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Open Access Publications from the University of California

Supervised and Unsupervised Discovery of Structures in Large Data Archives

  • Author(s): Hao, Yuan
  • Advisor(s): Keogh, Eamonn
  • et al.

Most domains of human interest now generate enormous, diverse data (text, time series, image, audio and video, etc) everyday. Extracting useful knowledge from such data in an efficient manner is an essential task for data mining community. A general framework to discover useful structures without domain-dependent tuning can also mitigate the costly manual efforts for different area experts, such as biologist, neurologist, cardiologist, etc.

This dissertation first discusses definitions and representations to find useful structures (for example, audio fingerprint, audio motifs) in audio archives, and further introduces scalable algorithms to allow application to diverse massive data archives. Audio fingerprints are "prototypical" subsequences that can represent a class, differentiate from other classes and used to identify future unknown instances. We propose a supervised approach to classify animal sounds in the visual space, by treating the texture of their spectrograms as an acoustic fingerprint using a recently introduced parameter-free texture measure as a distance measure. Our audio fingerprint discovery bioacoustic framework assists biologists in automatically classifying different species of insects, (and, in follow up work by an independent research group) detect the presence of elephants in noisy environments, etc.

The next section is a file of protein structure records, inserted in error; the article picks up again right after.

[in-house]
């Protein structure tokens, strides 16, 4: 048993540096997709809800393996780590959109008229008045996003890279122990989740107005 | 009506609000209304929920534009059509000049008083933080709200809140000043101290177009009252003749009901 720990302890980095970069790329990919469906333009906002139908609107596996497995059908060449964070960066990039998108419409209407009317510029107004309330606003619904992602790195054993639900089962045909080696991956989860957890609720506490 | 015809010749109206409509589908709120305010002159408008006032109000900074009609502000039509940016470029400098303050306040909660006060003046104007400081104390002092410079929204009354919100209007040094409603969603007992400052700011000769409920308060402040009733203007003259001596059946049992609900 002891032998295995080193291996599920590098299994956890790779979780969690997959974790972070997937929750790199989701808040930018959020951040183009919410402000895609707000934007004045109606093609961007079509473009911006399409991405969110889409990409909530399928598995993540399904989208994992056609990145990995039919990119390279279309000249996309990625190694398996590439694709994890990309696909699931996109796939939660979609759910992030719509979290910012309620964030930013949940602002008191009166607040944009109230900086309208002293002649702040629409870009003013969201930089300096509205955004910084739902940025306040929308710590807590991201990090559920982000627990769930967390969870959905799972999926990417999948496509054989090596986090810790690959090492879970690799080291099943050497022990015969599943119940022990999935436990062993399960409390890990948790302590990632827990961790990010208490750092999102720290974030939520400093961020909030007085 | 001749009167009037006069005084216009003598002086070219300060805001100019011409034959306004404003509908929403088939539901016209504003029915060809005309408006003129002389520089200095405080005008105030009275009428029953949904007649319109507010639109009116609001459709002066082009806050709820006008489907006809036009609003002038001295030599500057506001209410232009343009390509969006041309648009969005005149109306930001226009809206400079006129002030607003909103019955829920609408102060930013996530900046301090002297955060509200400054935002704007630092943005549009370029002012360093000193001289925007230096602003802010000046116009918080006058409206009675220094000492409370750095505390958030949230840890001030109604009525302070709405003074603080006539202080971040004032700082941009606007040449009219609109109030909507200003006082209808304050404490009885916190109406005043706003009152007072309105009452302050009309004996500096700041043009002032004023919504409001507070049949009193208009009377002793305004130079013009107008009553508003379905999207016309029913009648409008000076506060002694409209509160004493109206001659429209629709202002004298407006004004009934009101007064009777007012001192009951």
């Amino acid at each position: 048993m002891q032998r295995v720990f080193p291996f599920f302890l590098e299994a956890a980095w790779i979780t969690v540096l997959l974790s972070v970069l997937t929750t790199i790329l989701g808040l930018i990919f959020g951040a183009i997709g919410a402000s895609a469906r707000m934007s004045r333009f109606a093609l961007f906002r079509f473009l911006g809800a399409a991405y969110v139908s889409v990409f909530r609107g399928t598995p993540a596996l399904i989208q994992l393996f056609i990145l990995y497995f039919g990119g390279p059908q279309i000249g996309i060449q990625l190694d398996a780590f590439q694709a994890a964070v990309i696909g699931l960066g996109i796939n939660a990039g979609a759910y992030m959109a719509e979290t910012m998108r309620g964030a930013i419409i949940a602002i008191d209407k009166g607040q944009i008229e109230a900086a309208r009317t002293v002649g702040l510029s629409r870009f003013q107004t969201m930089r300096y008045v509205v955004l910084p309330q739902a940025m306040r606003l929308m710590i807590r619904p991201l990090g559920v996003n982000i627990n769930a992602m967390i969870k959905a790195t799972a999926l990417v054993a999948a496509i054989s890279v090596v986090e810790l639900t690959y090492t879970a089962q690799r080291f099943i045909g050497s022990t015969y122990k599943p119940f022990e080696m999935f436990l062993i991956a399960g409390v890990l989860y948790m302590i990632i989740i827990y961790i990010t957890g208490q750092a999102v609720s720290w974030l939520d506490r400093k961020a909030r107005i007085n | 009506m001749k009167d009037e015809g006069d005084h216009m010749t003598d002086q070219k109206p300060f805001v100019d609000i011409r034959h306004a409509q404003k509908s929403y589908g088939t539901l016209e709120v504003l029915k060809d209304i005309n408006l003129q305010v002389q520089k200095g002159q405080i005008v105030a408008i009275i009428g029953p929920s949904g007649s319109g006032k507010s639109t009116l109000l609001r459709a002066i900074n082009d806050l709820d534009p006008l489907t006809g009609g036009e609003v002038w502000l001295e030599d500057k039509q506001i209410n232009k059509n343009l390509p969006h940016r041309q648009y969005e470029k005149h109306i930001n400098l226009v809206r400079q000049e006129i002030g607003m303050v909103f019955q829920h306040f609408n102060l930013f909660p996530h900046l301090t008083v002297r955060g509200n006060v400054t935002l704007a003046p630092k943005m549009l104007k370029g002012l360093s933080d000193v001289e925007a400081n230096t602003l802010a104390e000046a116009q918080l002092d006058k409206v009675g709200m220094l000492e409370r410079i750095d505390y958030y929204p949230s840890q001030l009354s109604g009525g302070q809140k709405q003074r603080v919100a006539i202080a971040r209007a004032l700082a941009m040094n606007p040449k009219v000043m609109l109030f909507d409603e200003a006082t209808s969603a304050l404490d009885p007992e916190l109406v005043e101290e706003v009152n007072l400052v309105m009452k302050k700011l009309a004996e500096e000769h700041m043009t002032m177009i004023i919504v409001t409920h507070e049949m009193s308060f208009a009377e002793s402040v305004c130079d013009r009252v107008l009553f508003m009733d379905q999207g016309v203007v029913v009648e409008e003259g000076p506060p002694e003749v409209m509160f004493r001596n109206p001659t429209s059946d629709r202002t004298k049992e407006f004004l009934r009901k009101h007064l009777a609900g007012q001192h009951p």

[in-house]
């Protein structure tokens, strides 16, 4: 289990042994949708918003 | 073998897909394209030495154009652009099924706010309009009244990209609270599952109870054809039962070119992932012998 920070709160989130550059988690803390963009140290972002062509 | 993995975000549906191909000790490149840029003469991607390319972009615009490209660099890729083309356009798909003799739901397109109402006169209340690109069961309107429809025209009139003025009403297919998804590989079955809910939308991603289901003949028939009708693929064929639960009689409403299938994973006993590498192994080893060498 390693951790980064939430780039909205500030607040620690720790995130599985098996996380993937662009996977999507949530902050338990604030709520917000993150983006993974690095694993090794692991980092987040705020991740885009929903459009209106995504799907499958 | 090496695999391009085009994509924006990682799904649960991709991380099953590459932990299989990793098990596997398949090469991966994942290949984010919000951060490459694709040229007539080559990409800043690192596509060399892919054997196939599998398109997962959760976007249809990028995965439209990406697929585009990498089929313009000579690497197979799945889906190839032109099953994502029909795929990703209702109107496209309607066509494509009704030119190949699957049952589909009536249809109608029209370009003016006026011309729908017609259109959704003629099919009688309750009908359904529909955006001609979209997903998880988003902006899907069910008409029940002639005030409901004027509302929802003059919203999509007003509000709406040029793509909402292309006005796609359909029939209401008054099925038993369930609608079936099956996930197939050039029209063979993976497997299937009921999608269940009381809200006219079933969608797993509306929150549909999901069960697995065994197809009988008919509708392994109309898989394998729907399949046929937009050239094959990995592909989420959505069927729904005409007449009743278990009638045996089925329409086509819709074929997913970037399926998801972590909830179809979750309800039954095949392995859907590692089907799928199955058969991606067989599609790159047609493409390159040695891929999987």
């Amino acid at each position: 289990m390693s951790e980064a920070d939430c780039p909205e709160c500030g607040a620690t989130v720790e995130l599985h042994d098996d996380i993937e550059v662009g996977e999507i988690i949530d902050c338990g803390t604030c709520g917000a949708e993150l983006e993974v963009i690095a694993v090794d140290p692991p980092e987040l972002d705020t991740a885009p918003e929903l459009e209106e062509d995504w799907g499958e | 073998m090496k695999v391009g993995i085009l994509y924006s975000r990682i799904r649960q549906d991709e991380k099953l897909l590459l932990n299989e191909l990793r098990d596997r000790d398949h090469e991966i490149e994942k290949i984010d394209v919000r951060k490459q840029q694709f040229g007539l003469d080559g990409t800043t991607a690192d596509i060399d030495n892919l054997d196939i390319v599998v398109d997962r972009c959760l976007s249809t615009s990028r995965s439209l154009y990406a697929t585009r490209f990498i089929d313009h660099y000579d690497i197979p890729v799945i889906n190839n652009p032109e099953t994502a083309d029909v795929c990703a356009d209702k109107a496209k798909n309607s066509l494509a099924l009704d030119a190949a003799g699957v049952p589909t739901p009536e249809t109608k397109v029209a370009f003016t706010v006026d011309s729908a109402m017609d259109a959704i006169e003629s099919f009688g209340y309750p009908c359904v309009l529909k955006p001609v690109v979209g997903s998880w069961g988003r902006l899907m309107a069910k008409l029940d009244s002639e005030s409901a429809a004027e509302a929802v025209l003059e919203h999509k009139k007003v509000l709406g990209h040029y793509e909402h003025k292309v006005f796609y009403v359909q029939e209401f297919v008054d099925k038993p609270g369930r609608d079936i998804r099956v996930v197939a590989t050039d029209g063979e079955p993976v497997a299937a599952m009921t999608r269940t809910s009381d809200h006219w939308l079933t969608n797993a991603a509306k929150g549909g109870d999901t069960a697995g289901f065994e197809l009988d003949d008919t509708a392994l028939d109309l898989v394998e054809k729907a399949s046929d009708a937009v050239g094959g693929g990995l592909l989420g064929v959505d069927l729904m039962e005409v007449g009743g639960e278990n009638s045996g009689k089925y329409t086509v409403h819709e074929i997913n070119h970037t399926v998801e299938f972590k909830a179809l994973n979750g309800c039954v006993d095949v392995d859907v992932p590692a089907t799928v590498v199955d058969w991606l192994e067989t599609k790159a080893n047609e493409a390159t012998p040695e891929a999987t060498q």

Motif discovery in contrast is an unsupervised process to find occurrences of repeated patterns when lacking any prior knowledge of patterns, even the pattern length. The audio motif/near duplicate pairs are the most similar segments among all the subsequences in any audio stream, however, they must be carefully defined in order to prevent finding pathological solutions. We propose a novel probabilistic early abandoning approach to cast the search for audio motifs into Anytime framework. We demonstrate that our algorithm can apply to diverse domains (i.e. mice vocalization, wild animal sounds, music and human speech) without requiring any domain specific tuning.

Lastly, we propose a never-ending learning framework for time series in which an agent examines an unbounded stream of data and occasionally asks a teacher (which may be a human or an algorithm) for a label. We demonstrate the utility of our ideas with experiments that consider real world problems in domains as diverse as medicine, entomology, wildlife monitoring, and human behavior analyses.

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